Thursday, September 19, 2013

Interview With Author Cynthia Khoury

Cynthia is the founder of a start-up company Paparoona ( The idea behind Paparoona is to create a new reading experience through which the reader will be engulfed by whatever he/she is reading. I am also a writer and an illustrator. This is her  blog,

What type of books do you write?  I write whatever I feel like it at the moment, but I mostly write fiction. I am writing now children series for a couple of interested publishers but I am also writing a horror novel. Having said that I have only published children's stories so far. I find these are the most fun to write. It's like being given a green pass to be as silly and creative as I want. 

What is your newest book about? 
My newest book is an animated and musical ebook "The Sad Ballerina." It's about a very talented ballerina who has no reason to be sad, but she never smiles. She meets a young boy who leads a very hard life but makes the most of it. He knows nothing about ballet, and in trying to educate him about ballet she helps him out of his hard life and actually finds happiness.

What inspired you to write it?
  One fine Saturday afternoon I was thinking about "The Little Match Girl." I was thinking how much an impression has the little match girl made on me as a child. Yes it is a sad story, but still a strong story with a strong message. I remembered seeing a boy beg on the streets not long ago and then I noticed on TV there was a lovely ballerina doing all those beautiful moves.  I felt inspired to mix those elements into one story and the first draft of "The Sad Ballerina" was jotted down.
I have written something about the boy beggar I met and how the story came around on my blog (

What is the writing process like for you? 
I always try to write as soon as I get an idea that I am excited about. Writing the first draft feverishly like no one's ever going to read it, because it's true. I talk about my idea to a friend and pay close attention to their reactions. They let me know if there is a hole in the plot, or if something doesn't work. I then write the second draft without looking at the first and keeping in mind the comments I have received. From then on, I edit as much as it takes.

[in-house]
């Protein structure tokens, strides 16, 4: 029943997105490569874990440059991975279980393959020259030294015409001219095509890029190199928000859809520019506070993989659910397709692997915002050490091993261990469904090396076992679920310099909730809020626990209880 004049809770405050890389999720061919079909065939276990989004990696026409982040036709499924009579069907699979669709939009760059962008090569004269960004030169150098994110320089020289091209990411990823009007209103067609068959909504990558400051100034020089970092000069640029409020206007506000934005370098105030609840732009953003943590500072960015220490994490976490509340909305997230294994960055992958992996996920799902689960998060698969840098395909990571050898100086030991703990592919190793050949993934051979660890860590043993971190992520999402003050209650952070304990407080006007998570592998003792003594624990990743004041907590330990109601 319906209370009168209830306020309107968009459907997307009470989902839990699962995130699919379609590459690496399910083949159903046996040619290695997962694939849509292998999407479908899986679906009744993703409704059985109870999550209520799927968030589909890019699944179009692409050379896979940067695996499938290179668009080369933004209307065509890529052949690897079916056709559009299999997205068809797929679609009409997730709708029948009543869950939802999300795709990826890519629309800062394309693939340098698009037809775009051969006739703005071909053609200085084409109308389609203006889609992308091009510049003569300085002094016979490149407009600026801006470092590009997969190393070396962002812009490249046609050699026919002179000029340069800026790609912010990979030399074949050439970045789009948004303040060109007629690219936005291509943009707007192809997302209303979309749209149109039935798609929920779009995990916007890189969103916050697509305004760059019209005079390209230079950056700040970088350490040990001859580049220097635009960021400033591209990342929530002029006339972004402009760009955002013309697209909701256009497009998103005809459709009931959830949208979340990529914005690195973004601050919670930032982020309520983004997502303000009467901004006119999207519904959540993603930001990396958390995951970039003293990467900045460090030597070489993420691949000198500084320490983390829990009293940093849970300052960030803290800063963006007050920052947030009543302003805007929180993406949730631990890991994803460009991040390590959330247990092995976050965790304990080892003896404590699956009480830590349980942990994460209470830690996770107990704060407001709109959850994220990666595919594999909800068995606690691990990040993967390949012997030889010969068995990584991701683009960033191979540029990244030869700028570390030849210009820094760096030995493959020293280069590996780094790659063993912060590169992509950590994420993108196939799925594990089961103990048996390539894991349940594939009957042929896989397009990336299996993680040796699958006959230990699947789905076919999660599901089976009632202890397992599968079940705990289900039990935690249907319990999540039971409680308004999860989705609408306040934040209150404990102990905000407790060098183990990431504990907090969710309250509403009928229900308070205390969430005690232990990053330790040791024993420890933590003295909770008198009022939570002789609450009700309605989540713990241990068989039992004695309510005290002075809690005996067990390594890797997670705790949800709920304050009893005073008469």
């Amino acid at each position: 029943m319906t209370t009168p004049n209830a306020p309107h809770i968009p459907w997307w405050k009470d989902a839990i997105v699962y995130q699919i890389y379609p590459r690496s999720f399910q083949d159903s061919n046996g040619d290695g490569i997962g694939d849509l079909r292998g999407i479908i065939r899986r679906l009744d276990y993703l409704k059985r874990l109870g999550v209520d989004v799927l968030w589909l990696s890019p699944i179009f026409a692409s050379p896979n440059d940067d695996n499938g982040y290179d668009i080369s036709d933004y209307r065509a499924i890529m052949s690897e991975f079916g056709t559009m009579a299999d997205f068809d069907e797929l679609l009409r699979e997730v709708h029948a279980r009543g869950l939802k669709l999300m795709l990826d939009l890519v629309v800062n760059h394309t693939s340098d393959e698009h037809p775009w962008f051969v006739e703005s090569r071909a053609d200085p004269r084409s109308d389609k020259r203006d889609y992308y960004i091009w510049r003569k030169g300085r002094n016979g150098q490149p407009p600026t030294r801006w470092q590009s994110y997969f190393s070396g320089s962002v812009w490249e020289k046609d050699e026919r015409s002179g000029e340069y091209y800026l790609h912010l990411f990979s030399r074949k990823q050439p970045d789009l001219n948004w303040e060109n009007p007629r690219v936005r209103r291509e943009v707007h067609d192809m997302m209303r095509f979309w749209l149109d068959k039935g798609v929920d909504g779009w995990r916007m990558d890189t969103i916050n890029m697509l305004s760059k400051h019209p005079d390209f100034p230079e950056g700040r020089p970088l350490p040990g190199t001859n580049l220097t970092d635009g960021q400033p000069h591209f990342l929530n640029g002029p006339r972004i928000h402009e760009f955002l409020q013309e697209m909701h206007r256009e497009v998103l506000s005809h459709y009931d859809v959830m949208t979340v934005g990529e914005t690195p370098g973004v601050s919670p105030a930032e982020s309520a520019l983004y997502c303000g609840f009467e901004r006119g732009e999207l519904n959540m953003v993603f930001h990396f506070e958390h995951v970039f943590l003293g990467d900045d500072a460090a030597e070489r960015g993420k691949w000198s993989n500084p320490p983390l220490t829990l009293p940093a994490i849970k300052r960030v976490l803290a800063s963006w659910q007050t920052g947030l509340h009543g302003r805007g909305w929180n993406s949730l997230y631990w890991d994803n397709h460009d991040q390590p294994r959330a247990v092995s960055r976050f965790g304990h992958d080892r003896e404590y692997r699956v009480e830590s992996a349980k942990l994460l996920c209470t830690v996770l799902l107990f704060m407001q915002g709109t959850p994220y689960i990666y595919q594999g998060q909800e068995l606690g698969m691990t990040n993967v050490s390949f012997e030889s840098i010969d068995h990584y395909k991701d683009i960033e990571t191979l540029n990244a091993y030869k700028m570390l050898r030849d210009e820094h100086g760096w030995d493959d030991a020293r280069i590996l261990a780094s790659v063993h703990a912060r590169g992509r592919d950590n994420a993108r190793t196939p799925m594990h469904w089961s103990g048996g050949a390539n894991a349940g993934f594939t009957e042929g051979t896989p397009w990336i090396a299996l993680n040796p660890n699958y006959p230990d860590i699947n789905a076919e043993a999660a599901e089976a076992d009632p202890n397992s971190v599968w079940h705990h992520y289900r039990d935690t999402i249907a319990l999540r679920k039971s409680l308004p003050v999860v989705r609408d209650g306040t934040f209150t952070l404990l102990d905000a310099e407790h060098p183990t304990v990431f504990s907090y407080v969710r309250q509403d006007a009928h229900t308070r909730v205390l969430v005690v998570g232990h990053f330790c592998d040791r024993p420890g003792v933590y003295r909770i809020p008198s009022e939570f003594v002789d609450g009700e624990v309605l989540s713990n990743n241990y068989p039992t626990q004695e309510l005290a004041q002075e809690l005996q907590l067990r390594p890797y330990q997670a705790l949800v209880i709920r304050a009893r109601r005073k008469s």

What did you do before you became an author?  I worked with books. I knew what my goal was and I tried as much as I could to learn about the publishing and book distribution process. I ended up working at the biggest book distributor in the Middle East who are also publishers. I learned a lot and even on  Monday mornings. When it was time to let go and move on, I actually cried, but I ultimately knew I needed to follow my dream and I haven't regretted it.

How does it feel to be a published author? 
It felt great for a few days, you feel like you have accomplished something, but then you discover there is a lot of work to be done after you publish a book. Writing is the easiest part. I sweat when I think of things like marketing. Like a lot of writers, I am an introvert so you can imagine how uncomfortable it feels. I want to be proud of myself for having published books, but you can't measure success with just being published. I would really feel proud if someone came and told me," I loved your story, it moved me," or "you story was so funny" or "my kid reads it over and over." That would mean a lot to me.

Any advice for struggling writers?  Well, I still consider myself a struggling writer. Still if I was to give advice to those who have never been published before I would say:  Finish that book. You will find the easiest part of publishing is writing. Marketing the book and generating enough sales is way harder. Another advice I would give is write for the right reasons.  I won't give any advice on how to get published, because you can get much better advice from the annual writers' yearbooks. These books are very helpful.

Where do you see book publishing heading?  You can't stop technology. I think print books will still be around in the future, but it is definitely more efficient to make ebooks than print books. I believe we will see changes in the prominence of publishing houses.  Because it is so easy to publish online, I think we will see some lucky independent digital publishing houses rising and they will be seriously competing with the big houses. I expect a lot of the newcomers to fail but some will ultimately take the place of those who cannot or will not be ready for the shift. 

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Brian Feinblum’s views, opinions, and ideas expressed in this blog are his alone and not that of his employer, the nation’s largest book promoter. You can follow him on Twitter @theprexpert and email him at He feels more important when discussed in the third-person. This is copyrighted by BookMarketingBuzzBlog © 2013

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